Ash’s five most essential sports industry learnings

Since the establishment of Ash’s Sports Talk, I’ve had the prestigious opportunity to interview 15 sports industry professionals across the world! The sports industry is a world which provides much emphasis on the final product that mass-consumers absorb. Still, not enough attention is offered to the hard-working industry staff that are making these incredible experiences happen. The advice I’ve garnered from each professional has been invaluable. It has leveraged my sports career ambitions to another level. For that reason, instead of a mid-week interview today, I’ve decided to dedicate this miraculous milestone to sharing my five most influential sports industry learnings through the conversations I’ve had.

Learning one; own your niche

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Several interviews I’ve held have discussed this concept, including Daniel Wood from the FBA, Preeti Shetty from The Football Foundation and Stefan Dagher. The sports industry is one of the most commercialised economies, meaning its sectors of work are a lot more specialised than other traditional industry’s. For example, if you’re passionate to break into marketing and communications, attempt to learn and experience as much as you can in that area, become your own master of that craft to give yourself the best chance to stand out. I’ve applied this to my journey from pursuing my own sports blog; it provides me with the opportunity to communicate my view on industry affairs but keeps my digital marketing skills fresh and developing.

Learning two; have something unorthodox to offer

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Asking yourself what makes you different than others is imperative to stand out in an ever-so-popular world of sport. The likes of Will Street from Aston Villa, Goran Milošević from FANNECTOR, Dominic Edwards from West Ham United and James Jeavons from Me and My Golf taught me this. Traditionally, I’ve noticed many people working in sport come from a predominantly sporting-orientated background. However, ever since the commercialisation of the sector, this has welcomed a wave of diverse individuals to enter the industry to bring value from external backgrounds. Like myself, if you’re working in an external sector to sport, don’t think of that as a setback, think of it as an advantage as you’ll naturally stand out from the norm.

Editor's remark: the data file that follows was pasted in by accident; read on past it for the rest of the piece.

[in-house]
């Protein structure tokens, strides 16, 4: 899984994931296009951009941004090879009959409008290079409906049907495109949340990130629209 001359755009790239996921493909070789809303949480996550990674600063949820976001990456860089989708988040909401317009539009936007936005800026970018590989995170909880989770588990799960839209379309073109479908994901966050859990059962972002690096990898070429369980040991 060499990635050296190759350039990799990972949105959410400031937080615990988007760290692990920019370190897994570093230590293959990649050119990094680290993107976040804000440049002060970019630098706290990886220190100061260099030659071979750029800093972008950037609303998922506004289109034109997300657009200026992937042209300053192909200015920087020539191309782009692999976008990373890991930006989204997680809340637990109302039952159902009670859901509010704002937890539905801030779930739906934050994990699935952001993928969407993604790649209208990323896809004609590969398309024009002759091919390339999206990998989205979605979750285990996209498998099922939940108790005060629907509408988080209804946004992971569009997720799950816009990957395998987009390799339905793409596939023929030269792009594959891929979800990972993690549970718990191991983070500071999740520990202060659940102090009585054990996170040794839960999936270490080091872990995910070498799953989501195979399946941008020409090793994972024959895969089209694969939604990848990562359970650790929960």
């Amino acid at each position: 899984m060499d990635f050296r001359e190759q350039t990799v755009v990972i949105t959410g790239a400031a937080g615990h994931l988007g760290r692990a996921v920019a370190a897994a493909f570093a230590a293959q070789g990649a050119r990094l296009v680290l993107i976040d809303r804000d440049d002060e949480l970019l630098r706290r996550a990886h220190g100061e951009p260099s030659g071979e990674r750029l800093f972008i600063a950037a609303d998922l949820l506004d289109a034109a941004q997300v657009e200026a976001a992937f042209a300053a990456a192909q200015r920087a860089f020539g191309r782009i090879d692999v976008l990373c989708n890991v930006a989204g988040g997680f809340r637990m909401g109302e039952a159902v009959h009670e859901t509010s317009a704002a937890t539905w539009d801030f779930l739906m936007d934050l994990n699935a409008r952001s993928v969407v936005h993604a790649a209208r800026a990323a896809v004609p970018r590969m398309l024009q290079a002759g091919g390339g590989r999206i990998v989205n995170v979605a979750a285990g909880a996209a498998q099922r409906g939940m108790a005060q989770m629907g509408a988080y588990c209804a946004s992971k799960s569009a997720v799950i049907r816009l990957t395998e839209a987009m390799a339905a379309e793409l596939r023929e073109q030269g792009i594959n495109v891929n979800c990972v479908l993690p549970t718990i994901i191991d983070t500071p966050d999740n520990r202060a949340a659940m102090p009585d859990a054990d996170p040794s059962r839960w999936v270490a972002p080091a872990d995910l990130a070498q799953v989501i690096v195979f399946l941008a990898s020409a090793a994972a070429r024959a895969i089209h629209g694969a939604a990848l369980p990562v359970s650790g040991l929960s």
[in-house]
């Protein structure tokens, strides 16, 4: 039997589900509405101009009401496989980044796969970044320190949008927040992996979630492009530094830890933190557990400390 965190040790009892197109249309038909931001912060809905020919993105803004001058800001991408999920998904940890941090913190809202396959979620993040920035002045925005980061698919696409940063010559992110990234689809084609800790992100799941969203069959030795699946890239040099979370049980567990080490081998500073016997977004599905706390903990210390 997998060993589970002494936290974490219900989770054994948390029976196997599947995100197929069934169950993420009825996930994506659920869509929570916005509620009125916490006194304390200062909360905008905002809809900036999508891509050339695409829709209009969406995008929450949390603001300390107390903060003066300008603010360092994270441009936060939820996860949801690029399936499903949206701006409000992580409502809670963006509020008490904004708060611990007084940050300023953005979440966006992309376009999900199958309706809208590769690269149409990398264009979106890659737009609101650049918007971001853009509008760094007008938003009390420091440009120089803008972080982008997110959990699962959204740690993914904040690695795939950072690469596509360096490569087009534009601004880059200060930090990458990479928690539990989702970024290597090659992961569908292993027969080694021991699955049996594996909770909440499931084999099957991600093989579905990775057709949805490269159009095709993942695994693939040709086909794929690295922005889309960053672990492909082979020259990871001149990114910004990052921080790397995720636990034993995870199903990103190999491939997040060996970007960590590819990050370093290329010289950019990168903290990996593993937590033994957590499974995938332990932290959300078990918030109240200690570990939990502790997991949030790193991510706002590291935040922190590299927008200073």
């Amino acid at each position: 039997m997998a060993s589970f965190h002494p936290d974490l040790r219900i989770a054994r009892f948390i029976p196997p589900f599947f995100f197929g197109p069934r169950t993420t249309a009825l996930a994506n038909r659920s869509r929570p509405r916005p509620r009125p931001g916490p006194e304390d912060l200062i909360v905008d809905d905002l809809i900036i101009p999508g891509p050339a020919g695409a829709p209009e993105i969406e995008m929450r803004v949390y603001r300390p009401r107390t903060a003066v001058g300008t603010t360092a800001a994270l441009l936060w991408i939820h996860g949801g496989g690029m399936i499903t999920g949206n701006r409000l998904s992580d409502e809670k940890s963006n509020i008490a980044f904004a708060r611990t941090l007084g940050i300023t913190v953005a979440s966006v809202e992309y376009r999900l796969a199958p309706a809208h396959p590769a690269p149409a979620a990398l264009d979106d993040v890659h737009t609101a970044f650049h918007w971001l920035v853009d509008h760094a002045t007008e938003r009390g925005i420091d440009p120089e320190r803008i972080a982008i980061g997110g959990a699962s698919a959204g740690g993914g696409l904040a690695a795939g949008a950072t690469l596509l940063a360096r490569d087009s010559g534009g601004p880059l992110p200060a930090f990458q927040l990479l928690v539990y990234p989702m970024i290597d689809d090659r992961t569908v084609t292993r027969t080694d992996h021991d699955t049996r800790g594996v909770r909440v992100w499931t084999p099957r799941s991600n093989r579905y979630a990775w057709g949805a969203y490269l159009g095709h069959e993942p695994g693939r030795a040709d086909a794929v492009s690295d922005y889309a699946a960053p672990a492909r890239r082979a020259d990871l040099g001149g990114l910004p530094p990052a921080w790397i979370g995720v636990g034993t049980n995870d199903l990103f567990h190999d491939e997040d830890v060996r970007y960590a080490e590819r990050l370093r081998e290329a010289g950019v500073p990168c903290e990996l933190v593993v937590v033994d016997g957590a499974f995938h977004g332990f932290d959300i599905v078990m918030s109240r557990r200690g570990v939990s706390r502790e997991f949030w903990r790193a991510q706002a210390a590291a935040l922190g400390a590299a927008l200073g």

Learning three; follow your passion

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I know, it sounds obvious and cliched, but it can often get overlooked which I found out from Michael Jackson from Elite Sports Marketing. During my career and life, I’ve been taught to play to strengths, and you’ll prosper. However, what if your ‘strengths’ lie in an area that you’re not passionate about? Eventually, you’ll likely find yourself to burn out and question why you’re bothering to continue with your current craft. I’ve applied this as I love digital marketing in sport, but I’m aware it’s not my biggest strength from a sector perspective. However, due to the passion I have for it, I understand with experience, my marketing skills will improve, which comes down to the love I obtain for the industry.

Learning four; prepare to adapt

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The sports industry is changing quicker than any world, considering its connections to multiple sectors across the working landscape. With change comes adaptation, such as the utilisation of technology and data to create some of the most innovative fan experiences and improve coaching interventions on and off the pitch. Both Steve Stone from The Army FA and Will Street shared this nugget of sagacity. This also synergises with learning point two, coming from an external background to the sports industry, will demonstrate your ability to adapt by working in a different sector. From my experience, the best method to enhance adaptation would be to keep updated with sports industry news, pay close attention to new features in technology and how the infrastructure of sport is changing.

Learning five; champion a personal cause

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Former Premier League star Jason Lampkin, Southall Athletic employee Harsimran Virdee and Professor at The FBA, Daniel Wood have all shared this. It makes sense, promoting a personal cause wherever you go in the sports industry will serve you well. It will be your niche to help you stand out, your motivator to keep you going when times get tough and provide you personal reward. For me, striving to make sport more inclusive on a broader scale is essential for me. This means encouraging more people to watch, participate and engage in sports content. Sport has proven to create the worlds most immense experiences; it would mean the world to me for this to continue.

Whoever’s reading this, I hope this has provided your value for your sports career journey to continue striving for greatness. I want to thank every sports industry professional who has contributed to my blog so far; without you, I wouldn’t have had the inspiration to create this piece.


Published by Ash

I'm a First-Class Graduate in Sports Business Management who has worked across Local Government, Sport and the Third Sector. Throughout my career, I've developed a thriving passion to promote sport being used as a tool to bring positivity to the world we live in. This ethos has inspired me to create a website which champions this value through comprehensive online content for you to gain value from. Join me on this journey of discovering what sport can do to enhance society.

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